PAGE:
Anthony: I agree. I think the criticism is that this is the period when he gets “lazy.” But I think innovation for Sandler looks very different than it may look for other performers. I associate this period with a maturity that’s not present in the earlier films. Now, what “mature” means for Sandler may not be what “mature” means to you or I, but, I think he’s clearly trying to tell stories about characters that are not your typical Sandler archetypes. Taking as his very subject what time and aging does to a person, while still honoring his comedic sensibility.
50 First Dates, for example, is so resonant and so tragic at the core of it, and yet it is also still a goofy, juvenile Adam Sandler movie. And that is the kind of innovation that one can expect from him.
Austin: Exactly. They’re all such familiar, universal notions. No matter how much Sandler wants to take his characters and put them in different avenues, it all boils down to the [familiar] gravitas of winning your grandma’s house back. And I think it’s a very traditional and universal way of looking at the world, and I think that’s what makes his films resonate so.
Anthony: So we’re moving on to the most recent period of Sandler’s career. This period saw the release of Grown Ups, Just Go with It, Zookeeper, Jack and Jill, That’s My Boy, Hotel Transylvania 1, 2, & 3, Grown Ups 2, Blended, Top Five, Men, Women & Children, The Cobbler, Pixels, The Ridiculous 6, The Do-Over, Sandy Wexler, The Meyerowitz Stories (New and Selected), The Week Of, Murder Mystery, Uncut Gems, Hubie Halloween, Hustle, Murder Mystery 2, You Are So Not Invited to My Bat Mitzvah, and finally, Leo.
How would you characterize this period of Sandler’s film work before he signs his first Netflix deal in 2014?
Austin: I just find it his most transformative period. He just fluctuates so aggressively and intensely. It’s both for better or worse. In spite of the movies that have been very exemplary of diminishing returns, you still have him giving some of the performances he’s going to be remembered for, for the rest of his life. I think more so than [in] the 2000s.
Anthony: You think so?
Austin: Yeah. I think in the 2000s, he’s kind of able to explore different avenues and begin that process. In the 2010s, he’s going into his 50s, he’s a lot more self-reflective. Even in something like Sandy Wexler, even if it’s not necessarily as dramatic as Funny People, I think there’s still enough there in the subtext where you can register it as him looking at this industry he’s been in for this amount of time and [wondering] whether he has anything left to say.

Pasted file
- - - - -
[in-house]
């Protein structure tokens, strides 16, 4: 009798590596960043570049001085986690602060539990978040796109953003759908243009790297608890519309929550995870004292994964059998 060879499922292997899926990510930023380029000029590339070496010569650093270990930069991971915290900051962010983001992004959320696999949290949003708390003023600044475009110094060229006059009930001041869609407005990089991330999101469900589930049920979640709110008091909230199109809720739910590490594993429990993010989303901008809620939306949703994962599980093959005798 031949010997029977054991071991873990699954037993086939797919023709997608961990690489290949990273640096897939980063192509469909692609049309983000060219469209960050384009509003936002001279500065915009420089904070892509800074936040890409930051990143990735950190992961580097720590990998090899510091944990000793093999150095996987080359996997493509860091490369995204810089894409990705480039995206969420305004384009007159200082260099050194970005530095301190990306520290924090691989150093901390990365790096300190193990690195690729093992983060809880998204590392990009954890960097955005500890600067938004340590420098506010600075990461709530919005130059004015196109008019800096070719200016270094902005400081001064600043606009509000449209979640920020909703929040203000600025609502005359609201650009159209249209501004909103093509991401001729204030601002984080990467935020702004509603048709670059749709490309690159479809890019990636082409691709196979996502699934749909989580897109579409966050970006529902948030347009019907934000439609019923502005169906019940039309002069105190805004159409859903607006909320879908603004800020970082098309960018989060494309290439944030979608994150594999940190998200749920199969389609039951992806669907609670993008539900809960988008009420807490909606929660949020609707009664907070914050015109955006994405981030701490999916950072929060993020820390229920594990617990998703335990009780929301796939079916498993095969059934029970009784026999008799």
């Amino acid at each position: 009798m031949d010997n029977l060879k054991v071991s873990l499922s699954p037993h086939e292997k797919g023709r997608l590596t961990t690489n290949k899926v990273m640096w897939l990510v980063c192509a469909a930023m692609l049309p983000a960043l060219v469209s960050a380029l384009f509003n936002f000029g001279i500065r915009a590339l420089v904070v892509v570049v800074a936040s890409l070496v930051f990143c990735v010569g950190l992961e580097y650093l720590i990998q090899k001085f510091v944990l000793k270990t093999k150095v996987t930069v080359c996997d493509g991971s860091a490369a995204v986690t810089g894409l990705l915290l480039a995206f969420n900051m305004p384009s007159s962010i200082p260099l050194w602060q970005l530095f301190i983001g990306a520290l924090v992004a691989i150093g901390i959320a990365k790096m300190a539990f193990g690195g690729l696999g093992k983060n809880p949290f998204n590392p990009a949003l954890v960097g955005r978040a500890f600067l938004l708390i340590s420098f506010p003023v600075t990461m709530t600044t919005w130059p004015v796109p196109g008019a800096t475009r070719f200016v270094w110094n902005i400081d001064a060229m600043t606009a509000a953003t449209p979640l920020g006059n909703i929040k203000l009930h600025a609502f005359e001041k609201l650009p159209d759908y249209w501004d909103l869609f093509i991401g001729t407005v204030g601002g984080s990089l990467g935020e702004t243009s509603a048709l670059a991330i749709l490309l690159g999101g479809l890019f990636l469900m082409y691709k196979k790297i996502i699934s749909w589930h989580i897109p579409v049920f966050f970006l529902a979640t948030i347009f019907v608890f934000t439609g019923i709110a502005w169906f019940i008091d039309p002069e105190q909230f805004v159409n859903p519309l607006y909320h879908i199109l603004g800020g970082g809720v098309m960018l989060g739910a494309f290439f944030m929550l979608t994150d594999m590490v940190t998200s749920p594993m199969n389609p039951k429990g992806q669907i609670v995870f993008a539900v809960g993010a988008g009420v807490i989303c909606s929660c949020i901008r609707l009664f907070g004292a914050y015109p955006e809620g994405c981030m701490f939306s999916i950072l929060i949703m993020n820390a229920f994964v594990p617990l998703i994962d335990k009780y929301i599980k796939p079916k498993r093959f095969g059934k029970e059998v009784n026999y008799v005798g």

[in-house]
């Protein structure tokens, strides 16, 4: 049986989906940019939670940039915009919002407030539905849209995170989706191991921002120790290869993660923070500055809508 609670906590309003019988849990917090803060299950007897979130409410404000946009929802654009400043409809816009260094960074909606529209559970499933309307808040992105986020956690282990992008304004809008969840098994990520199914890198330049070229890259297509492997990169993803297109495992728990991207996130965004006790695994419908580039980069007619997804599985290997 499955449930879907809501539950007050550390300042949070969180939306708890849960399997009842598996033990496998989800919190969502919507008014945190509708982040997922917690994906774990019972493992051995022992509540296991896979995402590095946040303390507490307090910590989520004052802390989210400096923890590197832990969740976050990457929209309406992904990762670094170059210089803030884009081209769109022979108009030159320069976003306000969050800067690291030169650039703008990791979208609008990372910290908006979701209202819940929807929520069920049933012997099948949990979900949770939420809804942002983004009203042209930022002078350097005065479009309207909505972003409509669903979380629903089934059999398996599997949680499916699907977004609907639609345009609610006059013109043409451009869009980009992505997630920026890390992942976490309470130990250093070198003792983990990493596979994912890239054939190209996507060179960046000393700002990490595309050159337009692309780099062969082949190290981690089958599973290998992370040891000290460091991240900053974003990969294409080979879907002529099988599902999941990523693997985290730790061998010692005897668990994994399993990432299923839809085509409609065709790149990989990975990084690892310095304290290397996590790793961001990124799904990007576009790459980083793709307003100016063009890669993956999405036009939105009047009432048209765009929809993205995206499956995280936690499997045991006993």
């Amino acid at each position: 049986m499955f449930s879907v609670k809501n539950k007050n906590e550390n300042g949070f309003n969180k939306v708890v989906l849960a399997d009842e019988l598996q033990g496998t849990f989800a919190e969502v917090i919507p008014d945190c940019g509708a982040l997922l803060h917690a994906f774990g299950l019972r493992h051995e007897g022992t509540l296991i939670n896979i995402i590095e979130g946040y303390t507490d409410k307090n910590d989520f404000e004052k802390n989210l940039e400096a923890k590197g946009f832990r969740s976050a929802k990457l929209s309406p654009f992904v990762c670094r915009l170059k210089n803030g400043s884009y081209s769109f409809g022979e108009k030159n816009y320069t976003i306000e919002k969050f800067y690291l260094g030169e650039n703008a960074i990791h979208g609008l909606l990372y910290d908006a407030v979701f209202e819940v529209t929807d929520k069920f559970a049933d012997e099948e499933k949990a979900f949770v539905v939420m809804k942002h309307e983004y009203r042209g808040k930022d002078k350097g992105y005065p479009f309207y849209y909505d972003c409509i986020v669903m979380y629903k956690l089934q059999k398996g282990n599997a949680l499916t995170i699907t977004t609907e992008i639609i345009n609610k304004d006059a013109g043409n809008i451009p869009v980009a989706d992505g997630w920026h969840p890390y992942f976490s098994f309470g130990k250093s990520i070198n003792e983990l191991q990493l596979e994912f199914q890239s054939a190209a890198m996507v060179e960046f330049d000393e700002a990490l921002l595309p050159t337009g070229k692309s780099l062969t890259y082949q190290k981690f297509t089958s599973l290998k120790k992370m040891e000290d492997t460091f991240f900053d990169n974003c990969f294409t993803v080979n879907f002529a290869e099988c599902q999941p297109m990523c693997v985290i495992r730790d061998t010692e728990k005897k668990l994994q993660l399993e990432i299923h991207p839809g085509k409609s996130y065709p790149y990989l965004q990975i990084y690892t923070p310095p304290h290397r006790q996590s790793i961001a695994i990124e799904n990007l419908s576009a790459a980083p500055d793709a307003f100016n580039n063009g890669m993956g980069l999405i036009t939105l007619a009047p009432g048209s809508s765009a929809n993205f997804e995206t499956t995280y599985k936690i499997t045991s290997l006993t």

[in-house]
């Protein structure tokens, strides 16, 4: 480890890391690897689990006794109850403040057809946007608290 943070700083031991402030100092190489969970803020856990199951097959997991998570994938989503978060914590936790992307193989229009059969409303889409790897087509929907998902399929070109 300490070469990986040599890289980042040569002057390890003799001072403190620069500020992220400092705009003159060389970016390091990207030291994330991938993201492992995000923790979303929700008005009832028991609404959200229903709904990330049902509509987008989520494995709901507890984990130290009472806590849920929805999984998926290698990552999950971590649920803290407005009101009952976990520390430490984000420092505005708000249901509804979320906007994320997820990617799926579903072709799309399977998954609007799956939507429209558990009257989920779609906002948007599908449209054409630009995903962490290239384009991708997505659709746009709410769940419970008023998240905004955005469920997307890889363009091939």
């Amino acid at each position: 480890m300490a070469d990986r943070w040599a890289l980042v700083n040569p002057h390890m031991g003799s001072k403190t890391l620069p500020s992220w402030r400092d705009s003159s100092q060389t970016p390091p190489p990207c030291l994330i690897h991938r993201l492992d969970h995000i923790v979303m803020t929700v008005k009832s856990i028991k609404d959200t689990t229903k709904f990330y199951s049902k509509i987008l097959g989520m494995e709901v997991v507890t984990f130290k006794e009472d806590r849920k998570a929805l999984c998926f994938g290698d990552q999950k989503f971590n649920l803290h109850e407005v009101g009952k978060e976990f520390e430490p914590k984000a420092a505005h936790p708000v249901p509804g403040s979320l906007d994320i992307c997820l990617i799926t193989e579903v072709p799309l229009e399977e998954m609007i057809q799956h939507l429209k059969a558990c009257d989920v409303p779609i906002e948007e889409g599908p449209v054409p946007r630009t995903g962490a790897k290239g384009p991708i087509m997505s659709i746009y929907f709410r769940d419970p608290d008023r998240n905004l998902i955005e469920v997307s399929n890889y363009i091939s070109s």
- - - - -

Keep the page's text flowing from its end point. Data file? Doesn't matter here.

Anthony: Let’s go back to 2014. Did you have a Netflix account?
Austin: No, but did watch Men, Women & Children that year on iTunes.
Anthony: Sidebar: How do you feel that film fits into the Sandler pantheon?
Austin: It’s ultimately too marginal to fit into the canon, but I do think his decision to take the role speaks to a certain volume of his desire to continue to establish himself as something beyond what his audiences know him for, even if the film doesn’t quite work.
Anthony: Right. Especially looking at the rest of the year. Grown Ups 2 had just come out. He had Blended, which feels like a classical Sandler rom-com. Men, Women & Children is unlike both of these but is not remembered as fondly as, say, Uncut Gems.
Austin: Yeah, I think ending the decade with Uncut Gems, it kind of completes the period where Sandler most presented himself. You really had him oscillating between so many different magnitudes of success. I think it’s the fact that he has so many opportunities to try and change up the factor no matter how successful or how much the film fell flat on its face. At the end of the day, it really boils down to maintaining a pretty drastic sense of ambition as a performer; in spite of how celebrated or derided the film may end up being, he’s still very much taking risks.
Anthony: One of those risks being going into business with Netflix, which Sandler had not heard of before this time. Ted Sarandos, the founder, reached out personally to Sandler to offer him a deal with the platform – they weren’t going to just anyone. I find it interesting they started with Sandler, probably not because they wanted films like Punch-Drunk Love or Reign Over Me, but because they wanted the broad comedies of [the] ’90s that he’s known for. And that’s what they got – for better or worse.
Austin: I would agree. I wouldn’t put it in the same magnitude as Disney buying Marvel, but it has a similar influence. Because people kind of recognize how easy it is for corporations to identify someone’s sensibility, a brand, and say, “We want in on this, we’re gonna treat it as a business.”